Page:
you have an earlier Melba CD by Deborah Riedel conducted
by Richard Bonynge (“The Power of Love” Melba 301082
you will probably rush to add this to your collection.
disc was of arias from 19th
operas by such composers as Balfe, Wallace and Sullivan.
Not only were they sung and played with total conviction
but their presentation added much to the listener’s enjoyment.
As a whole the disc whetted the appetite to hear complete
such operas as “Lurline” and “Ivanhoe”. It is interesting
to note that there is now a good chance that both will
be recorded in the near future, as “The Maid of Artois” has
been, excerpts from which were also on that disc. Perhaps
the same may apply to the lesser known works on the present
may think from its title that it is of more familiar fare,
but do not be misled. Once past the first few tracks the
music tends towards the less well known, and indeed for
me at least to the completely unknown in terms of both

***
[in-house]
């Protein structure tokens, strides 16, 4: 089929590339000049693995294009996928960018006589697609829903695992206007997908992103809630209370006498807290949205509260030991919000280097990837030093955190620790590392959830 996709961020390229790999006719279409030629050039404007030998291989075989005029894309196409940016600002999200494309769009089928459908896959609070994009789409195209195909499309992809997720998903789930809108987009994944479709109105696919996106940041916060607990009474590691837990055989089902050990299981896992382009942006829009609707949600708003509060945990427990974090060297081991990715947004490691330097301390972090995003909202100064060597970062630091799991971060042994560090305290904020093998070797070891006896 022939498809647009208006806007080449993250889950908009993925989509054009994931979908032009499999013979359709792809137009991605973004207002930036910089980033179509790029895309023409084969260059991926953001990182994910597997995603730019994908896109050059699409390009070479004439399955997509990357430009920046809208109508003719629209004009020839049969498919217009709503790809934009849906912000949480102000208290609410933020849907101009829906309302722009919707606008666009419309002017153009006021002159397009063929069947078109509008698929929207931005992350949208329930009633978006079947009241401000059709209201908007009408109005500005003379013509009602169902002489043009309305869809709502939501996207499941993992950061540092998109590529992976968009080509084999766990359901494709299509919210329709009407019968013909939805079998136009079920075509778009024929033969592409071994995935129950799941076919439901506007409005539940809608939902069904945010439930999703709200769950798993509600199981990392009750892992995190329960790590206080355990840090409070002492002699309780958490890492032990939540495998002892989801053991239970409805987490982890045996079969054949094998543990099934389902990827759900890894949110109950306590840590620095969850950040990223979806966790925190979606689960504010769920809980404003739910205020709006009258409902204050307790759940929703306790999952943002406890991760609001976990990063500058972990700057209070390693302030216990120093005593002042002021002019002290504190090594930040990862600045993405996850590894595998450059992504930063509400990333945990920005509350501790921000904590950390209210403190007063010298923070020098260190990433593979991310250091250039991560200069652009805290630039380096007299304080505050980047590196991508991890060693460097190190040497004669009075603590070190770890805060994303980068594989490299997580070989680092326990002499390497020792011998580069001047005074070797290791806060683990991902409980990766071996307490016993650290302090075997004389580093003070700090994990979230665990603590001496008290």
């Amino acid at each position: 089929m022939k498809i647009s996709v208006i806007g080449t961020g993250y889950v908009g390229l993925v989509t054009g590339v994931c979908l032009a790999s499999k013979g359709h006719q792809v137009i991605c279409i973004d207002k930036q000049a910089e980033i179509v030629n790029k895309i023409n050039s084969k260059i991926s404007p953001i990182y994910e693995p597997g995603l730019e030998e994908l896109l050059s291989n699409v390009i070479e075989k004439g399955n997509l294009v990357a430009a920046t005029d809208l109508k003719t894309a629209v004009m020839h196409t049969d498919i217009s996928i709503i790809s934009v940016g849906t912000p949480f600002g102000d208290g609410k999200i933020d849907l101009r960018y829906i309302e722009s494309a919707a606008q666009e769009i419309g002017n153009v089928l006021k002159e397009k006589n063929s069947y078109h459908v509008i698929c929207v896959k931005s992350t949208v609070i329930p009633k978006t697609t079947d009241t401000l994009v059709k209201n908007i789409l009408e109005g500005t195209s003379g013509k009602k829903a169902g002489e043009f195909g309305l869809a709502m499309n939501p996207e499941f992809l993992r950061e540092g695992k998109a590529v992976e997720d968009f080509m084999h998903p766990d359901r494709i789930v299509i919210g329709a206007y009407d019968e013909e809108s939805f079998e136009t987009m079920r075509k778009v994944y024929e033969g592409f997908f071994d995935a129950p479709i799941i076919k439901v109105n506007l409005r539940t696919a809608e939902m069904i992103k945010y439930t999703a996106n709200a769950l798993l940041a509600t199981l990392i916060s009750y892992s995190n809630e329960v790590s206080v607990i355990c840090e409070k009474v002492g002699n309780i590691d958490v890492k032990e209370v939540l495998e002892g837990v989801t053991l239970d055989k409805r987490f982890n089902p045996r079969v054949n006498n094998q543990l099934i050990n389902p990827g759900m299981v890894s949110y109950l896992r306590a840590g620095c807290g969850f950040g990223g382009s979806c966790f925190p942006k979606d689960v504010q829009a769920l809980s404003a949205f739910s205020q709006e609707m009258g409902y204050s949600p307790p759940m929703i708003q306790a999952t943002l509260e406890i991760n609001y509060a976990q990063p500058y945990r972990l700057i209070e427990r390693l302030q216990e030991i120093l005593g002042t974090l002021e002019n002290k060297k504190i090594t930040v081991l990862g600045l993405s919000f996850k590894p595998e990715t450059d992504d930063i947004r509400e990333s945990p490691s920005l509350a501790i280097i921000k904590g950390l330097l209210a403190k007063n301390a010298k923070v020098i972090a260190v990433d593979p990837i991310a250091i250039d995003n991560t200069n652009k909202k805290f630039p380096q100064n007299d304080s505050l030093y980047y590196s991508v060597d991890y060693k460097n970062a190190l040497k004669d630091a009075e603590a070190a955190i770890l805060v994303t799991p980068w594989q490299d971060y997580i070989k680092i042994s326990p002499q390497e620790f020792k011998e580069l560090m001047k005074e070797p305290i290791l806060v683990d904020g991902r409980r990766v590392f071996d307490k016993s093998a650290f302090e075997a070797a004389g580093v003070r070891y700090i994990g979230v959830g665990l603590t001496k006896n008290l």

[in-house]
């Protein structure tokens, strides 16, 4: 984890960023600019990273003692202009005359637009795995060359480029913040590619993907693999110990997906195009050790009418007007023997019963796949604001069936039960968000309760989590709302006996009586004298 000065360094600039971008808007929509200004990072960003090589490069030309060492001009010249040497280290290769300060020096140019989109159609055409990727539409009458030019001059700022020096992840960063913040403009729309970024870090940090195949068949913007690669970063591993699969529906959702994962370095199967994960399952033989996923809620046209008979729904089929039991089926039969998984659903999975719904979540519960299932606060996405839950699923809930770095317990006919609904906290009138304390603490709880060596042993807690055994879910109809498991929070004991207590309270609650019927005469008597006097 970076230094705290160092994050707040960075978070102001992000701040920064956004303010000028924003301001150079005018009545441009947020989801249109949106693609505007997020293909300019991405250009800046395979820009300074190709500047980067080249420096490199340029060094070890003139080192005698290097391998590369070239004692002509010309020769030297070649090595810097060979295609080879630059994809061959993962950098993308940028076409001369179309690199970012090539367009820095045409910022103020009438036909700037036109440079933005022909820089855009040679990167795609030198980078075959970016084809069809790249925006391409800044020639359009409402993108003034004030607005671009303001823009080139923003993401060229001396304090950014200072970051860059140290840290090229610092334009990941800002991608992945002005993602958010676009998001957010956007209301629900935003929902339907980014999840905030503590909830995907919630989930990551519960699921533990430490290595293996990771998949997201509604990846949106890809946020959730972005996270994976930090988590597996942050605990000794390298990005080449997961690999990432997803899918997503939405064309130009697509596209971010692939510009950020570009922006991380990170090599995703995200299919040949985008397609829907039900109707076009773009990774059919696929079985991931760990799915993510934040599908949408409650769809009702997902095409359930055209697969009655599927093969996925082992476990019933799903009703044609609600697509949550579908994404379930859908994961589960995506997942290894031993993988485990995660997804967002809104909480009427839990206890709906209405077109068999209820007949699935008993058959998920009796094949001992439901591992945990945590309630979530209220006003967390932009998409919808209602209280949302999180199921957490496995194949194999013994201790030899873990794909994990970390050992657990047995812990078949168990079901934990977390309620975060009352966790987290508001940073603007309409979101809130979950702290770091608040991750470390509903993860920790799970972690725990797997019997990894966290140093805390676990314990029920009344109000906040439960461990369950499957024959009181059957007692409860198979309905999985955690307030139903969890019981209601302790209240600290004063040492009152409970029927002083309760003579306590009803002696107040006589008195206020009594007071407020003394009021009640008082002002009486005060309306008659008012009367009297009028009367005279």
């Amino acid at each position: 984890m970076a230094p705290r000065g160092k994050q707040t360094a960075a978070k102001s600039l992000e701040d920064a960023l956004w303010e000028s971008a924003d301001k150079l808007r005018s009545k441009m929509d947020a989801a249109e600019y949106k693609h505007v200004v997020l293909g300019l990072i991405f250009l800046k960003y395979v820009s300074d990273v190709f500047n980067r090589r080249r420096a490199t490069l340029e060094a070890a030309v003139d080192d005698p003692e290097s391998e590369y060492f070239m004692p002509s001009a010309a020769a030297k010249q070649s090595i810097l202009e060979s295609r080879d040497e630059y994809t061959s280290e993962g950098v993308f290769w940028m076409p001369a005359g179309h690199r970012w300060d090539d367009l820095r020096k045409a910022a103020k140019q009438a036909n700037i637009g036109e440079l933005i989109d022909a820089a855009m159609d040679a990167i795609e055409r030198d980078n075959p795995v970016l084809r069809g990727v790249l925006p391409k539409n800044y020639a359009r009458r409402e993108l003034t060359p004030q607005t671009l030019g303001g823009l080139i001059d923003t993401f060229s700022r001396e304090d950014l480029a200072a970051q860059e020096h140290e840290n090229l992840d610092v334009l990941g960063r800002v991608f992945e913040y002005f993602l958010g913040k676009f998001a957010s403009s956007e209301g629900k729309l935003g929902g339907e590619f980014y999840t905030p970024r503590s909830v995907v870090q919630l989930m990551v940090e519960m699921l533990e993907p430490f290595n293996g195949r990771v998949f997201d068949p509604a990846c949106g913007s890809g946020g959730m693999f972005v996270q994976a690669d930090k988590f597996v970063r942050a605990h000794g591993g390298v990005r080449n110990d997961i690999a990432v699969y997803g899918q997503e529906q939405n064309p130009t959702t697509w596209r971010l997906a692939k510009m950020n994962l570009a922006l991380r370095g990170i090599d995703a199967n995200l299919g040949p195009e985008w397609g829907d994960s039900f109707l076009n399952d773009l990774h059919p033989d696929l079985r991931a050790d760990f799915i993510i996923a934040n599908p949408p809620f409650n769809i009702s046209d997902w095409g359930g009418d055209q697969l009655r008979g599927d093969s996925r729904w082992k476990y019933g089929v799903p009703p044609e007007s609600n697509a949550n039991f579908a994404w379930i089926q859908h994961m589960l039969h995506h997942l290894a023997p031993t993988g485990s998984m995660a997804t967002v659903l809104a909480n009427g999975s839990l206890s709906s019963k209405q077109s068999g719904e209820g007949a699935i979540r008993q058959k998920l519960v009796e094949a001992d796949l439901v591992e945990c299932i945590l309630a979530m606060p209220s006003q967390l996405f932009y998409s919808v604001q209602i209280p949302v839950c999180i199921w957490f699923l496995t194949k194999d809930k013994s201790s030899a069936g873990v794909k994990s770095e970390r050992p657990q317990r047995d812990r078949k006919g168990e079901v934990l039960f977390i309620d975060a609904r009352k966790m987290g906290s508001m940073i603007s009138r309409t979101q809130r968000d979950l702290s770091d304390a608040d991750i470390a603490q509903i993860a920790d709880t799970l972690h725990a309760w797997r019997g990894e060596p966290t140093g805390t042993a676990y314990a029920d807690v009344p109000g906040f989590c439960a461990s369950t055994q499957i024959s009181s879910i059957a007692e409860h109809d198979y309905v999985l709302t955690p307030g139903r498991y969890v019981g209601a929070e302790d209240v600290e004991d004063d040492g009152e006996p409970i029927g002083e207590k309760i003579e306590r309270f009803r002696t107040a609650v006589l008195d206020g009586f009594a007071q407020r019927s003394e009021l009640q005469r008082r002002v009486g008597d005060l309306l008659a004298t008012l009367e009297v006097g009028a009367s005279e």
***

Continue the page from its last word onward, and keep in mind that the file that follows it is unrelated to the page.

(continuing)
the music and the composers represented - Crescentini,
Zingarelli and Portugallo in particular. Whether all of
the arias are really undiscovered treasures is a matter
of opinion, but they are certainly unfailingly pleasing
to hear, varied and well performed. Riedel may not be the
most varied or imaginative of singers but she is always
efficient in putting the music’s essence across and never
gets in the way of its character. The programme includes
examples of several contrasting styles of music, and it
is to the performers’ credit that these are so clearly
defined. I especially enjoyed the contrast between the “pleasure
gardens” style of several of the English pieces, the more
elaborate vocal lines of the later Italian items, and the
elegantly popular style of the two French arias. Once again,
not only is this music enjoyable in itself but it encourages
the listener to seek out more in a similar vein.
is helped by the excellent presentation, with relatively
lengthy and helpful introductions to each composer, texts
with English translations where necessary, and interesting
notes about the performers, including a full list of the
orchestra. Overall this is second only to the excellent
presentation we have come to expect from Opera Rara. Together
they put most other companies to shame.
to this disc has given me great pleasure. Perhaps not the
greatest music I have come across but a delightful and
profitable way to add to your knowledge of the opera and
song of this period.